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As of this week, the United States Postal Service began sending early retirement offers to more than 15,000 employees. The move is part of a plan by Postmaster General Patrick Donahoe to reduce the postal workforces without layoffs.
Government Executive correspondent Eric Katz says this is one of the ways Donahoe is trying to stop the proverbial bleeding from the agency that lost nearly $16.9 billion in 2012. Despite being "largely handcuffed by Congress," Katz says, Donahoe has tried to be creative.
"Largely, he's been getting his fair share of credit for doing a lot of steps that were under his power," Katz said about Donahoe.
USPS is trying to get creative in ways to mitigate the recent losses, including eliminating Saturday delivery and adding new package services. The numbers they project, however, are not concrete. Katz says the projections have taken a lot of criticism.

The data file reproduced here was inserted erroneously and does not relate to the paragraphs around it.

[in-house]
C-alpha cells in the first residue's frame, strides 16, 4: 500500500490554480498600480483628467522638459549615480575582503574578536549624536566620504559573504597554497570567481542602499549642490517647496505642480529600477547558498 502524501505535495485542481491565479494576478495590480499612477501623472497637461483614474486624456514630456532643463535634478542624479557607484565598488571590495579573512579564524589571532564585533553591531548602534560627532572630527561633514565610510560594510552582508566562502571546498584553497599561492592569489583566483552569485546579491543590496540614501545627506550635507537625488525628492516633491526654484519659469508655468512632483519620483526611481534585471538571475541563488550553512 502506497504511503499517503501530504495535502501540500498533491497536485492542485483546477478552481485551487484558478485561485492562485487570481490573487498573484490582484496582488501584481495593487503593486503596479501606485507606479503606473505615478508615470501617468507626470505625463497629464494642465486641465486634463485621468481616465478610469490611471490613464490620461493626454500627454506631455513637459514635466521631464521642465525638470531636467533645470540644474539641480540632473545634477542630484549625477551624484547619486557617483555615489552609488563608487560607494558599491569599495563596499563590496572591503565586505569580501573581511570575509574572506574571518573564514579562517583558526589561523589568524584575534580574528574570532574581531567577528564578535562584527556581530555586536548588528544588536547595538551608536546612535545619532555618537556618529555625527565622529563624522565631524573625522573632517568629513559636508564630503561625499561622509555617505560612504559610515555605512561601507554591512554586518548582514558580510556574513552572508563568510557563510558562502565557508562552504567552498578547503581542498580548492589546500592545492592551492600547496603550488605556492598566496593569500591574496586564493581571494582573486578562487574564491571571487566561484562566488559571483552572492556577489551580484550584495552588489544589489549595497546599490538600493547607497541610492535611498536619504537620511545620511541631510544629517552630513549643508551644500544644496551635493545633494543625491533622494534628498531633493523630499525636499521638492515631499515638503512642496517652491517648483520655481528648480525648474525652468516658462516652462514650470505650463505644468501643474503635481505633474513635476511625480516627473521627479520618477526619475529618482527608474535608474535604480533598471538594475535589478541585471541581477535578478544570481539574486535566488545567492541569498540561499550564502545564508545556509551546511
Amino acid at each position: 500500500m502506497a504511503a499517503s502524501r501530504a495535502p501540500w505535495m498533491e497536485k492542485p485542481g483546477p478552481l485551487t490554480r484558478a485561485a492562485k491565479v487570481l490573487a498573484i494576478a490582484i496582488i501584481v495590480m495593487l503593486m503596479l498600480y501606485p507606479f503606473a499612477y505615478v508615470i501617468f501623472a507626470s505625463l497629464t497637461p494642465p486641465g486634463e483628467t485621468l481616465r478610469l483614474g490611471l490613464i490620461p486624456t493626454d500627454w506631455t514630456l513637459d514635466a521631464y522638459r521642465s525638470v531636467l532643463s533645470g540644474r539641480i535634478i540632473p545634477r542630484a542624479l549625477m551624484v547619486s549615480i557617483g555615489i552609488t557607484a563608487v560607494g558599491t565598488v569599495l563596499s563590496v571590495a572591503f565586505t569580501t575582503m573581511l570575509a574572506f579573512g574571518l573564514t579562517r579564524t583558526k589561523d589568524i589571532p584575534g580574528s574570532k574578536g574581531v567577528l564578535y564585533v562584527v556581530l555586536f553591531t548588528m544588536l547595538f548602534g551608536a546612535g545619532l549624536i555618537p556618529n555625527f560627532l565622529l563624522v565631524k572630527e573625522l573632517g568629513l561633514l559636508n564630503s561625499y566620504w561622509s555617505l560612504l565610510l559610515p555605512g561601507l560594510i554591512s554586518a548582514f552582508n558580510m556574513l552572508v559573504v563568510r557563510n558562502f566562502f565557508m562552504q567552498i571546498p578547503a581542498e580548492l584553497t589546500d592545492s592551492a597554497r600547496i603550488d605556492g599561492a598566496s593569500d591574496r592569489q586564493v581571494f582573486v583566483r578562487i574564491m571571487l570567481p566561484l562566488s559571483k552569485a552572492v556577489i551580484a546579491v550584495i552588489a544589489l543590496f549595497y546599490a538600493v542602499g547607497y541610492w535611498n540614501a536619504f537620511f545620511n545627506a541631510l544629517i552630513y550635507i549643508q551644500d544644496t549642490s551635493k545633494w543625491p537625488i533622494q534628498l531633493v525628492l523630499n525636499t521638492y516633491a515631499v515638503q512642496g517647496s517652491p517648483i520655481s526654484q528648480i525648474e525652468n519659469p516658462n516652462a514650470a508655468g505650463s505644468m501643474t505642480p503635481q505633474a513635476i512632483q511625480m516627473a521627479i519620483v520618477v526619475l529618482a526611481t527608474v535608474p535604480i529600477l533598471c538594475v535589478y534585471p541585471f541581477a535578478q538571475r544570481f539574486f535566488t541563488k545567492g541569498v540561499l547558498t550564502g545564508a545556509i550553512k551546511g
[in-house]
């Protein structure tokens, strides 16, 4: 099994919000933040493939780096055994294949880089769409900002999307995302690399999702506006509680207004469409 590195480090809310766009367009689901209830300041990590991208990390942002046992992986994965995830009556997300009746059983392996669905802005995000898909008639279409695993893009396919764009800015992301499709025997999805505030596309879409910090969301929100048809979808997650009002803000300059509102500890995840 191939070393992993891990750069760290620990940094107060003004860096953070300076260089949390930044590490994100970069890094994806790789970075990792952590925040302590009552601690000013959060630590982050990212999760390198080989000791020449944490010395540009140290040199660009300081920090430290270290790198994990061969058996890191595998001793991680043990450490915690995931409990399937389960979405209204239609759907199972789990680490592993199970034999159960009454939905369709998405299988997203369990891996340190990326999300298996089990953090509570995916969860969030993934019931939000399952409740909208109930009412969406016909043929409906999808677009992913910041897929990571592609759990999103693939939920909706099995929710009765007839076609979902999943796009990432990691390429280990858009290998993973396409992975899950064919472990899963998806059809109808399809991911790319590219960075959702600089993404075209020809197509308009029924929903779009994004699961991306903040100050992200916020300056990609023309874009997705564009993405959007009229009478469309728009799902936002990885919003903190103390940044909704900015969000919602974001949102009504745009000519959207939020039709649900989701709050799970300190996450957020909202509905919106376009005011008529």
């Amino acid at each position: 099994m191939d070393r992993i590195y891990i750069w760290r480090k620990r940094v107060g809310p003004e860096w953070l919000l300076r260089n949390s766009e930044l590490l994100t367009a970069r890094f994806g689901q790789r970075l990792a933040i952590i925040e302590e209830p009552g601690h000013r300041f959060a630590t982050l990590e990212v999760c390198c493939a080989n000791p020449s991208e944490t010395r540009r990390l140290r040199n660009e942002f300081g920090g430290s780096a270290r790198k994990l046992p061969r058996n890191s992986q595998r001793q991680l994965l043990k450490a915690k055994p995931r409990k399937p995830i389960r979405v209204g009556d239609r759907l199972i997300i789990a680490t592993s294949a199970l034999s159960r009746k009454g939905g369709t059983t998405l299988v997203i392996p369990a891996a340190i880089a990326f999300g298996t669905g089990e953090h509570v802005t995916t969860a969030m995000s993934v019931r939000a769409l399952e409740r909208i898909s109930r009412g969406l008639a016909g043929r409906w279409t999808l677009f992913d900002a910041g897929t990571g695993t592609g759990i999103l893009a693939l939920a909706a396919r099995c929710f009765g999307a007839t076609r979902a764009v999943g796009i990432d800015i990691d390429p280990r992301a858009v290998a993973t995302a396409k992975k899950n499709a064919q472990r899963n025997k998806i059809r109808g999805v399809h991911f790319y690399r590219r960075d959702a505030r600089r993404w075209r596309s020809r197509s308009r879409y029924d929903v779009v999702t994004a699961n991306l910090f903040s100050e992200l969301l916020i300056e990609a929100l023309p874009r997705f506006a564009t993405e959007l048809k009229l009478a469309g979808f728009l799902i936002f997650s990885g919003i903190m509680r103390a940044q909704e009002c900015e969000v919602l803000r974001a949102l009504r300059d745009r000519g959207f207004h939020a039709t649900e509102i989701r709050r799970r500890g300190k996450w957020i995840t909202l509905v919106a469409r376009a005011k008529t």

"When they said they would save $2 billion a year by cutting Saturday delivery, a lot of critics said, 'OK. How?' Katz said. "And they're like 'Uh, we have the numbers. Just trust us.'"
Despite the losses and the dire situation, Katz believes the end is not in sight for mail deliver. The Postal Service will continue to exist in some way going forward, even if its reduced or different.
"A lot of things are going to change." "Sending a letter might be slightly more expensive and you might not get your postcards on Saturday."